Asian-American Drug Abuse Program will get $29,095 this year, the Center for the Pacific Asian Family will get $28,156, the Japanese Community Pioneer Center will get $33,544, the Korean Youth Center will get $48,270, the United Cambodian Community will get $25,037 and the Search to Involve Filipino-Americans will get $29,118.
United Way allocated $100,000 to the Asian Pacific Research and Development Council to recruit and develop leaders, to conduct studies, to make three grants of $1,500 each to Asian-American charities and for other work. The council also persuaded the United Way corporate board to put up $37,000 over the past two years for the Coro Foundation to start a public affairs training program for Asian Pacifics. Lee and others say the Coro program, which has trained 26 people, is crucial to developing leaders, as is another project called Leadership Education for Asian Pacifics.
In 1970, the report shows, about three-fourths of the Asian-Americans in Los Angeles County were of Japanese or Chinese ancestry and few were immigrants.
Today, Japanese are still the largest Asian Pacific group in the county with a population of 117,200. But Filipinos are second at 100,040, followed by 94,200 Chinese, 64,500 Koreans, 26,040 Vietnamese, 17,720 Asian Indians, 7,440 Samoans, 6,220 Hawaiians, 3,596 Guamanians and 20,000 “other Asians.” Filipinos are expected to become the largest group by the end of the century, with Chinese second and Vietnamese third, Lee said.
Paul Louie, a county human relations specialist and member of the United Way council that prepared the report, said the estimates significantly understate the numbers of Koreans and Samoans living in the county. Lee said when Wong recruited her as a United Way volunteer in 1983 “the first thing I did was change the name of the committee to ‘research and development council’ from ‘support committee’ because I asked ‘support what? The United Way wasn’t supporting the Asian community.’ ” Lee said the logical process was to do research and development first in order to build support both for United Way and from it.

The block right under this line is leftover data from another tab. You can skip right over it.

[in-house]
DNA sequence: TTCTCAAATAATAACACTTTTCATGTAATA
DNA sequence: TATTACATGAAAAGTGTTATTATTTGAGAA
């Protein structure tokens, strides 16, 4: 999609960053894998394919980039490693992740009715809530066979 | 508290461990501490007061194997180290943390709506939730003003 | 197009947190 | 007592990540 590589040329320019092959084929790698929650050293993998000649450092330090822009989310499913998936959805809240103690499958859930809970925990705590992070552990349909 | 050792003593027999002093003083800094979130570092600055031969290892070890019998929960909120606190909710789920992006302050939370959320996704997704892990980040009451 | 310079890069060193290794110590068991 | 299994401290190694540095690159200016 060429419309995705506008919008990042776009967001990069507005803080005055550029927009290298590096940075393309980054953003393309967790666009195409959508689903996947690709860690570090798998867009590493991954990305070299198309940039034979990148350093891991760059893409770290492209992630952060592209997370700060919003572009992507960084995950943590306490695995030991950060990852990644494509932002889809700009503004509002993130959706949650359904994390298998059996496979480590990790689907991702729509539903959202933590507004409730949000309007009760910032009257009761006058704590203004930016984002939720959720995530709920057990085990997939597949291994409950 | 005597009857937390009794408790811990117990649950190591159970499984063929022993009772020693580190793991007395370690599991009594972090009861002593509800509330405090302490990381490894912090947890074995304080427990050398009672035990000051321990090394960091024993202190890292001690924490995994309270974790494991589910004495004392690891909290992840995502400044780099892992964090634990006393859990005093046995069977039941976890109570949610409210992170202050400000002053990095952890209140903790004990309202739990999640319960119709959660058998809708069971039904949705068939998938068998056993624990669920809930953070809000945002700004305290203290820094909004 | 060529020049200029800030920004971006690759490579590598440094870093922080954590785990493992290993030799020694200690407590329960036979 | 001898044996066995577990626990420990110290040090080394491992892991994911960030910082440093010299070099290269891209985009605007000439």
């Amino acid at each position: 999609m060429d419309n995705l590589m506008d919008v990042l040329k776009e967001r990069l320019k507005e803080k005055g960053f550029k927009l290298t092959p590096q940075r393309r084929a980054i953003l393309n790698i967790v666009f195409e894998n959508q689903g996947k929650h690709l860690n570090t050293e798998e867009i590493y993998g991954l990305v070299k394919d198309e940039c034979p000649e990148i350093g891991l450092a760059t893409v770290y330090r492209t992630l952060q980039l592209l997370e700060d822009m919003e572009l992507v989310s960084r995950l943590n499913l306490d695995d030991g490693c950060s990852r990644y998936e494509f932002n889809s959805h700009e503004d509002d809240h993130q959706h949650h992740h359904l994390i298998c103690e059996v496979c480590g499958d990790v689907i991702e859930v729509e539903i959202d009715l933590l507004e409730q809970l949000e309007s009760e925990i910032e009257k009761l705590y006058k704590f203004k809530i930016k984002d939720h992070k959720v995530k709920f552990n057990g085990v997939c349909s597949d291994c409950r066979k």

Other leaders of the various Asian-American communities said United Way has faltered in several previous attempts to involve Asian Pacifics.
“The history is that in the early ‘70s there was nothing going on at United Way about Asian-Americans,” said Ted Tanaka, a second-generation Japanese-American who serves on the United Way Inc. corporate board.
“In the late ‘70s the issue was brought to United Way’s attention and in the early ‘80s there was some initial testing, largely through funding of AVAC,” the Asian Voluntary Action Center, said Tanaka, an international businessman.
That center, funded almost entirely by United Way and with Tanaka as its board chairman, created friction among many of the nonprofit organizations controlled by various Asian-American ethnic groups, Tanaka and others said.
“It was a new agency, young, and its job was to teach other agencies and it’s kind of hard to be the teacher when you are young and not so mature,” Tanaka said of the now-defunct agency.
Lee said she expects the Asian Pacific Research and Development Council to dissolve within four years.
By then, she said, the council will have done enough research to make others aware of the issues and it will have developed enough Asian Pacific leaders that they can wield influence within United Way Inc. without a separate organization.